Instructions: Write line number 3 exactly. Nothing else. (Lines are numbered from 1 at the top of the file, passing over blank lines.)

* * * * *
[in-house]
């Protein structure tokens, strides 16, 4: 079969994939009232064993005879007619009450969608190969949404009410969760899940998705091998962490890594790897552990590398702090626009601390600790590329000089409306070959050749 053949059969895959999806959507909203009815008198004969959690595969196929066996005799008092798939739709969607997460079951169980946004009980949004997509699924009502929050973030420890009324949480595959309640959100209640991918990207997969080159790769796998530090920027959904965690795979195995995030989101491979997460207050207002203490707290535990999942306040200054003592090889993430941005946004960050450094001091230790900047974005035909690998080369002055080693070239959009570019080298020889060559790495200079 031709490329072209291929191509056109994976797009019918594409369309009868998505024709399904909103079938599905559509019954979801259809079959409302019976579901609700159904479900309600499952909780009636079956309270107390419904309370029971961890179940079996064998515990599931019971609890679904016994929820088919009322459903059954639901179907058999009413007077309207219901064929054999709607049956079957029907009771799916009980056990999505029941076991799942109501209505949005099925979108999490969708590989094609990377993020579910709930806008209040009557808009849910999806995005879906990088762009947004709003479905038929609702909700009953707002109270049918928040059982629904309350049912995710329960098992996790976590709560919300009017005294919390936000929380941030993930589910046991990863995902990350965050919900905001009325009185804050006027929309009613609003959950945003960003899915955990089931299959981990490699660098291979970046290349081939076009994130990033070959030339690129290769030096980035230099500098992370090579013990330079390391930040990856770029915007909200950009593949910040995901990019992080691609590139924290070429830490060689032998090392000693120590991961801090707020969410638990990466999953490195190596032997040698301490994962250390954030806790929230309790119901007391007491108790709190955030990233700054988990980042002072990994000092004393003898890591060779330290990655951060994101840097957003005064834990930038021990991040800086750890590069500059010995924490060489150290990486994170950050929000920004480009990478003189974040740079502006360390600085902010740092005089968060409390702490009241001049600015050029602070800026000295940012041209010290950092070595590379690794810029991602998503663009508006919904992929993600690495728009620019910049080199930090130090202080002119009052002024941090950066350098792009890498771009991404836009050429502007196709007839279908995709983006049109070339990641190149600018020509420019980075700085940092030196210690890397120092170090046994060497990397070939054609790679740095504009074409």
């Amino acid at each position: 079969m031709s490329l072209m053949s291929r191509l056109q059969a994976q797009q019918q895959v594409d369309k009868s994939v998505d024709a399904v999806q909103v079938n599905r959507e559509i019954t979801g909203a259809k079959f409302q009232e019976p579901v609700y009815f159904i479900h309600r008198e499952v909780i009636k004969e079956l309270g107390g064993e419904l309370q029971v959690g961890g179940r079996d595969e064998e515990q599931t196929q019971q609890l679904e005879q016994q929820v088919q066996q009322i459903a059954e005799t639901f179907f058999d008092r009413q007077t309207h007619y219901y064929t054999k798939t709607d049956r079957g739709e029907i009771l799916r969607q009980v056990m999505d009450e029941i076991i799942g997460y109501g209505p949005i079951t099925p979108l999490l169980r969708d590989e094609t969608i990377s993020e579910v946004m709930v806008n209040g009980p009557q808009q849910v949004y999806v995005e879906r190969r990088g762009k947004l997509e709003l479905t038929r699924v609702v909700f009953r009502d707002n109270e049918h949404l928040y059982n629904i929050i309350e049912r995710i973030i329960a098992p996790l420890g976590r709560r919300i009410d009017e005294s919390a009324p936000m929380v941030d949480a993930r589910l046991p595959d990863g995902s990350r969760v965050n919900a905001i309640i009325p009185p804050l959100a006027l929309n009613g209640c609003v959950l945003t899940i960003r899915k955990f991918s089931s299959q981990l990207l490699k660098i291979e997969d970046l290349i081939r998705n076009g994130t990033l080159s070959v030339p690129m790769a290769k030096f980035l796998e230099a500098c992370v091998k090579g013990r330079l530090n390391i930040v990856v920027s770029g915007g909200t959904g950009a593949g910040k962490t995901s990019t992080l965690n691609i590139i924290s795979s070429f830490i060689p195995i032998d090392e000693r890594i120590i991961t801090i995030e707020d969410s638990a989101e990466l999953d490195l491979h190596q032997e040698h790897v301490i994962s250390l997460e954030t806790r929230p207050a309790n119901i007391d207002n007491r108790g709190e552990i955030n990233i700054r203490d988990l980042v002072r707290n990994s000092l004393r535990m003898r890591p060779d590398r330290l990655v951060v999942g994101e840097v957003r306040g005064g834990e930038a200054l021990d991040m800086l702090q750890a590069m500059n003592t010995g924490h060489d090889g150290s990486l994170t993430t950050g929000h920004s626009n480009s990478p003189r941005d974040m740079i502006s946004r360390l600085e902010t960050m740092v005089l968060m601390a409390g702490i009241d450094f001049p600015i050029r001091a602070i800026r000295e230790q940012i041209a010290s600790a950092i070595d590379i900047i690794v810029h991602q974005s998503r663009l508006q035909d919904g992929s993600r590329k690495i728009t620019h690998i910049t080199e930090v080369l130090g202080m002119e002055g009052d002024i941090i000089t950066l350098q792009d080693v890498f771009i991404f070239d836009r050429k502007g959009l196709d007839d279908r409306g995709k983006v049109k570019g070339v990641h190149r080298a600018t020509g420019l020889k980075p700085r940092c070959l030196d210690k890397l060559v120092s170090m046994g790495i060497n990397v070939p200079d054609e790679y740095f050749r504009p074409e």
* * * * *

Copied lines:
């Amino acid at each position: 079969m031709s490329l072209m053949s291929r191509l056109q059969a994976q797009q019918q895959v594409d369309k009868s994939v998505d024709a399904v999806q909103v079938n599905r959507e559509i019954t979801g909203a259809k079959f409302q009232e019976p579901v609700y009815f159904i479900h309600r008198e499952v909780i009636k004969e079956l309270g107390g064993e419904l309370q029971v959690g961890g179940r079996d595969e064998e515990q599931t196929q019971q609890l679904e005879q016994q929820v088919q066996q009322i459903a059954e005799t639901f179907f058999d008092r009413q007077t309207h007619y219901y064929t054999k798939t709607d049956r079957g739709e029907i009771l799916r969607q009980v056990m999505d009450e029941i076991i799942g997460y109501g209505p949005i079951t099925p979108l999490l169980r969708d590989e094609t969608i990377s993020e579910v946004m709930v806008n209040g009980p009557q808009q849910v949004y999806v995005e879906r190969r990088g762009k947004l997509e709003l479905t038929r699924v609702v909700f009953r009502d707002n109270e049918h949404l928040y059982n629904i929050i309350e049912r995710i973030i329960a098992p996790l420890g976590r709560r919300i009410d009017e005294s919390a009324p936000m929380v941030d949480a993930r589910l046991p595959d990863g995902s990350r969760v965050n919900a905001i309640i009325p009185p804050l959100a006027l929309n009613g209640c609003v959950l945003t899940i960003r899915k955990f991918s089931s299959q981990l990207l490699k660098i291979e997969d970046l290349i081939r998705n076009g994130t990033l080159s070959v030339p690129m790769a290769k030096f980035l796998e230099a500098c992370v091998k090579g013990r330079l530090n390391i930040v990856v920027s770029g915007g909200t959904g950009a593949g910040k962490t995901s990019t992080l965690n691609i590139i924290s795979s070429f830490i060689p195995i032998d090392e000693r890594i120590i991961t801090i995030e707020d969410s638990a989101e990466l999953d490195l491979h190596q032997e040698h790897v301490i994962s250390l997460e954030t806790r929230p207050a309790n119901i007391d207002n007491r108790g709190e552990i955030n990233i700054r203490d988990l980042v002072r707290n990994s000092l004393r535990m003898r890591p060779d590398r330290l990655v951060v999942g994101e840097v957003r306040g005064g834990e930038a200054l021990d991040m800086l702090q750890a590069m500059n003592t010995g924490h060489d090889g150290s990486l994170t993430t950050g929000h920004s626009n480009s990478p003189r941005d974040m740079i502006s946004r360390l600085e902010t960050m740092v005089l968060m601390a409390g702490i009241d450094f001049p600015i050029r001091a602070i800026r000295e230790q940012i041209a010290s600790a950092i070595d590379i900047i690794v810029h991602q974005s998503r663009l508006q035909d919904g992929s993600r590329k690495i728009t620019h690998i910049t080199e930090v080369l130090g202080m002119e002055g009052d002024i941090i000089t950066l350098q792009d080693v890498f771009i991404f070239d836009r050429k502007g959009l196709d007839d279908r409306g995709k983006v049109k570019g070339v990641h190149r080298a600018t020509g420019l020889k980075p700085r940092c070959l030196d210690k890397l060559v120092s170090m046994g790495i060497n990397v070939p200079d054609e790679y740095f050749r504009p074409e």